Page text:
The Math behind the Malaise: The Inaugural John Fekete Distinguished Lecture

November 15, 2013

Dr. Mark Hansen addresses the mathematical and technical underpinnings of human decision-making, and the threat of its unexamined consequences

Mark Hansen, John Fekete, Jonathan Bordo (CUST Ph.D. Director), and Steven Franklin

According to Dr. Mark Hansen, the computational revolution, as we experience it by way of new media, is altering the infrastructure of human life. 

“Media simultaneously diminishes and supplements expressive capacities of humans. Thus, it is easy to see how humans are sensorally and socially impacted by technologies,” said the Duke University’s professor whose research, writing and teaching theorize the role played by technology in human agency and social life.

In a presentation entitled “Media Futures: Mediatheoretical Mathematics in Action,” Professor Hansen discussed his research and thoughts with the Trent community on November 7, 2013 as the inaugural presenter for the John Fekete Distinguished Lecture series.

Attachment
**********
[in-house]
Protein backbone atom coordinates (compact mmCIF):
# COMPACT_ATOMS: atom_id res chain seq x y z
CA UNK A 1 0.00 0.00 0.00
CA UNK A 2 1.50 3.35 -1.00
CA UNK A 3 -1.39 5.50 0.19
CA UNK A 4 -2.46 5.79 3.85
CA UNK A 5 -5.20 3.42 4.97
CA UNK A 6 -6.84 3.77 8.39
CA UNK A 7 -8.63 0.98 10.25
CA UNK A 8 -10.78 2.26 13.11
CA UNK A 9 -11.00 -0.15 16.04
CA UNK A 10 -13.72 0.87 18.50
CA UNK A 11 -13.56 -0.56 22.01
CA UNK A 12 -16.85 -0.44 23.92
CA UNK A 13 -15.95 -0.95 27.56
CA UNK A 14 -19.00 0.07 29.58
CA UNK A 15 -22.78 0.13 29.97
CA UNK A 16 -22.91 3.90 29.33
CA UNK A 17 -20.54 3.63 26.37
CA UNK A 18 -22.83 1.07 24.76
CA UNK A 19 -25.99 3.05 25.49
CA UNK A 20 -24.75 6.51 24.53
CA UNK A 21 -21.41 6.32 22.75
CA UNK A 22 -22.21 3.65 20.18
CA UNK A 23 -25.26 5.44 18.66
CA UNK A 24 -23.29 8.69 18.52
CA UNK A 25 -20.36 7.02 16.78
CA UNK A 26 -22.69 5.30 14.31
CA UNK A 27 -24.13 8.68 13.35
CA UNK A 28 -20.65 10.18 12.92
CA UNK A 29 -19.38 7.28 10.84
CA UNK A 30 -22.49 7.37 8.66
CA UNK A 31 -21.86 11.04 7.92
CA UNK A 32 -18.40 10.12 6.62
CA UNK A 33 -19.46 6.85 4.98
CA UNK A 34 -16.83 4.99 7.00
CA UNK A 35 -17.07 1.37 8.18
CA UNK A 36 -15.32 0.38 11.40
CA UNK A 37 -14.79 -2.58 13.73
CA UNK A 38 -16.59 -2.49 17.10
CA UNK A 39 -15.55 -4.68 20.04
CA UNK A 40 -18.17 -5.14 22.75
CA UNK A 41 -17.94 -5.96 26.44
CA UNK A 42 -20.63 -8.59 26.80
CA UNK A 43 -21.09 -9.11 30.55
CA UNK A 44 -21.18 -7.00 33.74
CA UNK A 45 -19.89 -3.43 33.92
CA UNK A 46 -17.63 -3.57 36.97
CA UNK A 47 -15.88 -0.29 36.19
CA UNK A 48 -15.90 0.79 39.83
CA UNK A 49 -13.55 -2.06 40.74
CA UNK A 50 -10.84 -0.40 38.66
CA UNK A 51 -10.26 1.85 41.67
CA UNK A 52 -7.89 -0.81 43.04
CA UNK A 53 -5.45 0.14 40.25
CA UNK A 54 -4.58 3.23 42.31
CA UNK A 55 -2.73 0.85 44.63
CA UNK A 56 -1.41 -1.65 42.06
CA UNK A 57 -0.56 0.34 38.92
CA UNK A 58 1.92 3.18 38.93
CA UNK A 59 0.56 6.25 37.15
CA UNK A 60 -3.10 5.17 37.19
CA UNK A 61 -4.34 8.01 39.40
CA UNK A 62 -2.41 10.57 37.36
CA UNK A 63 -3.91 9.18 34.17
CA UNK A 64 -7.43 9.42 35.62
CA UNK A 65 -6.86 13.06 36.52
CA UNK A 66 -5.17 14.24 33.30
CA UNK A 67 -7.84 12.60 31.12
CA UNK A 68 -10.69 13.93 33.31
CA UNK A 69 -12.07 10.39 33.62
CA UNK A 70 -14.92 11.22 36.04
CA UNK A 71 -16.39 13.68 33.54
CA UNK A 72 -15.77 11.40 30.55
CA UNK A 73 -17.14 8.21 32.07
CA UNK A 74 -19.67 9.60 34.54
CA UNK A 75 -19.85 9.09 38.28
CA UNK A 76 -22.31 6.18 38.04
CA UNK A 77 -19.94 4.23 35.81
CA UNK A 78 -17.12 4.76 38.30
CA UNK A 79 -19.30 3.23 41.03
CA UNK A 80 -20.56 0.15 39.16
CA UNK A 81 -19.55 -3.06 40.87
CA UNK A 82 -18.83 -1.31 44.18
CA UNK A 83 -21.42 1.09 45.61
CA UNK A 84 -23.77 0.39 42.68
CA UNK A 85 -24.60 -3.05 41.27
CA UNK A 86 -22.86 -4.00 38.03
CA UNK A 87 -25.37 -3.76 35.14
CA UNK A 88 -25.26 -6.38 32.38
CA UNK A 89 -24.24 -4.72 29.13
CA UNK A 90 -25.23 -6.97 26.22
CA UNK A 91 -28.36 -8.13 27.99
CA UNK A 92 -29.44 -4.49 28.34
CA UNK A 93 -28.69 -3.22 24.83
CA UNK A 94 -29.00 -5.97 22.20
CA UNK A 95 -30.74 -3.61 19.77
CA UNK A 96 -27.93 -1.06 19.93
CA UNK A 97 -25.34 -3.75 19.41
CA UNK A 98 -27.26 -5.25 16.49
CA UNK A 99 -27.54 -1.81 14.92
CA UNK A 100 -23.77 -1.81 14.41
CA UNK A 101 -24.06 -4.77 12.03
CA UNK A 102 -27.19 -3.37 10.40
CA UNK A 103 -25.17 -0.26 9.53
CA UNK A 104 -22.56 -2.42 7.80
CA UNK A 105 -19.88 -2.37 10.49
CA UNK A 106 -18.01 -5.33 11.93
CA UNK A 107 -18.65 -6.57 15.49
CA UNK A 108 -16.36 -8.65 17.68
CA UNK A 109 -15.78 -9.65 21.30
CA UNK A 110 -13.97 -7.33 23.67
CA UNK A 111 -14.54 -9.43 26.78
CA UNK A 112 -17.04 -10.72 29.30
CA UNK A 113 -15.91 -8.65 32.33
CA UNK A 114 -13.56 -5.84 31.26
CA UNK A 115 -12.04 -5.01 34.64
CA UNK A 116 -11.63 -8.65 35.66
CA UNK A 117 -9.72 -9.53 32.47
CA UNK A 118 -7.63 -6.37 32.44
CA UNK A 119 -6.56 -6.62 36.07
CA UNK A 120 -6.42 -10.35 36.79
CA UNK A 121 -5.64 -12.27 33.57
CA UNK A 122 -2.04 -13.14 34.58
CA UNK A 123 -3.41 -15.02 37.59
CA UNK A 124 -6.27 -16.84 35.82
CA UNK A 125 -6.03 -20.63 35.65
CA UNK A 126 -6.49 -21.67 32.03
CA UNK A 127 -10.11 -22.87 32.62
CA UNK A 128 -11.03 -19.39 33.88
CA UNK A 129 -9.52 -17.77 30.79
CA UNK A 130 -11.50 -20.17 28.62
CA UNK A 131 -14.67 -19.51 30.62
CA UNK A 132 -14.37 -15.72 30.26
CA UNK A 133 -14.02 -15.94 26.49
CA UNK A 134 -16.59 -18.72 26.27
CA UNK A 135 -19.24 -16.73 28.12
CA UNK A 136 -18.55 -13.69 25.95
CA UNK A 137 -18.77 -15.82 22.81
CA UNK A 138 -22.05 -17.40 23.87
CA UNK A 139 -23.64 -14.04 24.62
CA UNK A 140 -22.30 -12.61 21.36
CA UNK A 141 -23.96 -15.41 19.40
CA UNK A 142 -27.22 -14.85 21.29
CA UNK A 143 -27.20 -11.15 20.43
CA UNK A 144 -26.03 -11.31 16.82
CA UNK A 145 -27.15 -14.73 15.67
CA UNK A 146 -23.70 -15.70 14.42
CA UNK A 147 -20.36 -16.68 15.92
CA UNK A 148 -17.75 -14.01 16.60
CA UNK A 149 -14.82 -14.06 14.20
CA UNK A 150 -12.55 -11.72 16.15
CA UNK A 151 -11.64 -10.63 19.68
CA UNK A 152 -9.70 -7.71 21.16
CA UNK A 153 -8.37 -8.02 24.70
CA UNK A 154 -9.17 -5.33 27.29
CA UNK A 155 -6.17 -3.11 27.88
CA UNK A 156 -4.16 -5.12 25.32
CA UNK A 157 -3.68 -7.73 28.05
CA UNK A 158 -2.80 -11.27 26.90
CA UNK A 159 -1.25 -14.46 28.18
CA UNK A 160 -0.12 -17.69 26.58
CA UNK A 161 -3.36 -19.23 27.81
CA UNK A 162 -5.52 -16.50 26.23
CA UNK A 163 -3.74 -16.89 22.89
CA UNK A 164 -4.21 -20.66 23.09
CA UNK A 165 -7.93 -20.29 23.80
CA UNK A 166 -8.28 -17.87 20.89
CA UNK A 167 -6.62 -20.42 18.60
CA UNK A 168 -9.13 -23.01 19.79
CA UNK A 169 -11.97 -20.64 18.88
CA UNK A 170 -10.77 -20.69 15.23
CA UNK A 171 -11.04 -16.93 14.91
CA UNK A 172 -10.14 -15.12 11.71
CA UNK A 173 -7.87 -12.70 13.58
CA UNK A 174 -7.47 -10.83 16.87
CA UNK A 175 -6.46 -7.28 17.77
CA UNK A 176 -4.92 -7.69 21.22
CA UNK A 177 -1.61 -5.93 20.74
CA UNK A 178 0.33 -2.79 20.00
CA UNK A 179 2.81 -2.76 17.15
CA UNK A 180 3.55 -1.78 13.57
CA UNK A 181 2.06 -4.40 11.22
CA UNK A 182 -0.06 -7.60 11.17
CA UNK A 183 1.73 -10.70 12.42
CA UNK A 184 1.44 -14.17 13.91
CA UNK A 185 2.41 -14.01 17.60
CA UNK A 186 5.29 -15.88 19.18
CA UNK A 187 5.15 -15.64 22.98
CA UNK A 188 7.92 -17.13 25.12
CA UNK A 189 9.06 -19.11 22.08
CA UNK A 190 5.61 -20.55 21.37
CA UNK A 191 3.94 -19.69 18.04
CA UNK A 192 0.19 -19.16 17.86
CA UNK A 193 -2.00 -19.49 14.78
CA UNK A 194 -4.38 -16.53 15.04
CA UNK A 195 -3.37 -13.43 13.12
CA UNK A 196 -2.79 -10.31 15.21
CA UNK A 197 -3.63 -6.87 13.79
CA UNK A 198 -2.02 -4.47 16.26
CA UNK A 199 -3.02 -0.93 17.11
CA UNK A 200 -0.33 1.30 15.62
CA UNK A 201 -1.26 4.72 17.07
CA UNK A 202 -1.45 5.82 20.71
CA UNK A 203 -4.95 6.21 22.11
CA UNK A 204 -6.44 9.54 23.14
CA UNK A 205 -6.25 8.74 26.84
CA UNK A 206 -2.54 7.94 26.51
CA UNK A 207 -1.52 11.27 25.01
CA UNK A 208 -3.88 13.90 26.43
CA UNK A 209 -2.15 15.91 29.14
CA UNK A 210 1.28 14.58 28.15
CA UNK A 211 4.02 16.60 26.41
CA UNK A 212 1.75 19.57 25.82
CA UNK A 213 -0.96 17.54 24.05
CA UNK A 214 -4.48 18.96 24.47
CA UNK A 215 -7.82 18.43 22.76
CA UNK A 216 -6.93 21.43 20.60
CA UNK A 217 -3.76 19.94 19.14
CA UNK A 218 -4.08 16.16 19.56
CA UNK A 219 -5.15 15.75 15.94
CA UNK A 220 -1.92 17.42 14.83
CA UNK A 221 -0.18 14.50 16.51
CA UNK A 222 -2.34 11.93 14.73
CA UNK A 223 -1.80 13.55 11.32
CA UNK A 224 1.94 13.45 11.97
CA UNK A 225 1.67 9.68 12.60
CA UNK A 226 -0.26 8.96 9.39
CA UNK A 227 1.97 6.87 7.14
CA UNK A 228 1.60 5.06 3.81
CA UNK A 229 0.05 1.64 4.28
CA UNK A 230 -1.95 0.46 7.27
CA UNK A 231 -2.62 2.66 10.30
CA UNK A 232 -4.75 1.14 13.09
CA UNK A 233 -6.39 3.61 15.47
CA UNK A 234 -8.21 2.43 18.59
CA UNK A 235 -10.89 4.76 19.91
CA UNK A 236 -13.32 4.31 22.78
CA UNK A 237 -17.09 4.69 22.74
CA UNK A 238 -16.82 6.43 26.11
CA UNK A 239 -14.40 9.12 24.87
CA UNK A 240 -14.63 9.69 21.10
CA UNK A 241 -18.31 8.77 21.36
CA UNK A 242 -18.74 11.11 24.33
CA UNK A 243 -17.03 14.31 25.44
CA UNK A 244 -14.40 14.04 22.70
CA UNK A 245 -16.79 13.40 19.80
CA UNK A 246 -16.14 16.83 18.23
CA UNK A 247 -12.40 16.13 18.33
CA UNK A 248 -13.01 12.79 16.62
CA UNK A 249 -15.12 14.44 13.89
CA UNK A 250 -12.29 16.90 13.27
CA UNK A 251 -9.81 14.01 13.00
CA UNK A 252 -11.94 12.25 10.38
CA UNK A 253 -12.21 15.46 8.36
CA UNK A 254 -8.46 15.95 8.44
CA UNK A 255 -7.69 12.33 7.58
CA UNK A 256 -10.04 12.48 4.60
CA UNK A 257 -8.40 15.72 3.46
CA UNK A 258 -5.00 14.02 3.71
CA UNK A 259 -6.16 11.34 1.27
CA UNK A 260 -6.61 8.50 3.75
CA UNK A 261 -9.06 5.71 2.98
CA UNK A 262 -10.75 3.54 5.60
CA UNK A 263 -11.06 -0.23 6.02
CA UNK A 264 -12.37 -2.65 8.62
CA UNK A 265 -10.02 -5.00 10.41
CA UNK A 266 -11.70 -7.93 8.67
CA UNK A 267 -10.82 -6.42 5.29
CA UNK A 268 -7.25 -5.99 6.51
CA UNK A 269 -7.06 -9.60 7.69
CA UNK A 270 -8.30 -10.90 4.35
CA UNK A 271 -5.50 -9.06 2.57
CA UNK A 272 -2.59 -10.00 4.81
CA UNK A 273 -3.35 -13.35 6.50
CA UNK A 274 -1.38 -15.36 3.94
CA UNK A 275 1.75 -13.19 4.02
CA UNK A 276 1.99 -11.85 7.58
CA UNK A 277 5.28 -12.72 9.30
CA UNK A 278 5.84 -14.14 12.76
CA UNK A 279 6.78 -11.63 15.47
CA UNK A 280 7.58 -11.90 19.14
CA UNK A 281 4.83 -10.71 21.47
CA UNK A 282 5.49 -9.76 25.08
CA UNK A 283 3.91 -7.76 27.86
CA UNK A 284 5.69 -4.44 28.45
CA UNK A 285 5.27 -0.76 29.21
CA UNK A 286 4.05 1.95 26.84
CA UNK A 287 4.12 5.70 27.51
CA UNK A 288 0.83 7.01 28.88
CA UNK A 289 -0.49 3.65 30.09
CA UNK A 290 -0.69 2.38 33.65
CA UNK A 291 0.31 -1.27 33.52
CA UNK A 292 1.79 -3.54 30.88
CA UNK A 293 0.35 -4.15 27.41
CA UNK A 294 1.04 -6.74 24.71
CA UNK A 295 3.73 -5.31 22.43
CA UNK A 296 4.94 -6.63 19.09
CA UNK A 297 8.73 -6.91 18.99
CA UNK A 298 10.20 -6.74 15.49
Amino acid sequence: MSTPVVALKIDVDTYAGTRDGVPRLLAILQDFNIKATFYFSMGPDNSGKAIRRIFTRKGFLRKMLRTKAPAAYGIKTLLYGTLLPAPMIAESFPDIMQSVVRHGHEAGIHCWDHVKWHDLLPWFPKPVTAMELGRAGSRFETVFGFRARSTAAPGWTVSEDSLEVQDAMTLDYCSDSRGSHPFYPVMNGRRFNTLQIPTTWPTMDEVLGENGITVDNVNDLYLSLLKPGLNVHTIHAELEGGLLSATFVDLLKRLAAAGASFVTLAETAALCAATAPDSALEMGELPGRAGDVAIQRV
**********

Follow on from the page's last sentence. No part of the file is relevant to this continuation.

A prominent media theorist, Prof. Hansen has worked on numerous topics ranging from literary studies to film and media, philosophy, science studies, rock music, and cognitive neuroscience. His interdisciplinary research, published in six books and many articles, focuses on the experiential significance of the revolution in computation.

According to Prof. Hansen, it is imperative for us to think about the nature of human agency in our current media-scape, in which the operations for media technologies are largely invisible to us.

“All of these operations of computation are happening beneath the threshold of perception - outside our awareness - but nonetheless have a lot to do with our experience and can be wielded by people like traders with little to no understanding of the mathematics involved,” he said.

Prof. Hansen’s challenging and wide-ranging talk was a fitting tribute to the new John Fekete Distinguished Lecture Series, which was set up by the Cultural Studies Ph.D. Program in 2012 to honour Professor Emeritus John Fekete and his prolific career at Trent upon his retirement. The series aims to bring influential and important thinkers in the field of cultural inquiry to Trent University.

Speaking about the lectureship, Professor Fekete, who was in attendance at the inaugural event, remarked, “This is a forward-looking step, which goes very much with the grain of what I feel I have stood for in my career at Trent. We have a long history of stimulating encounters with high quality visitors and it is gratifying to know that this will continue.”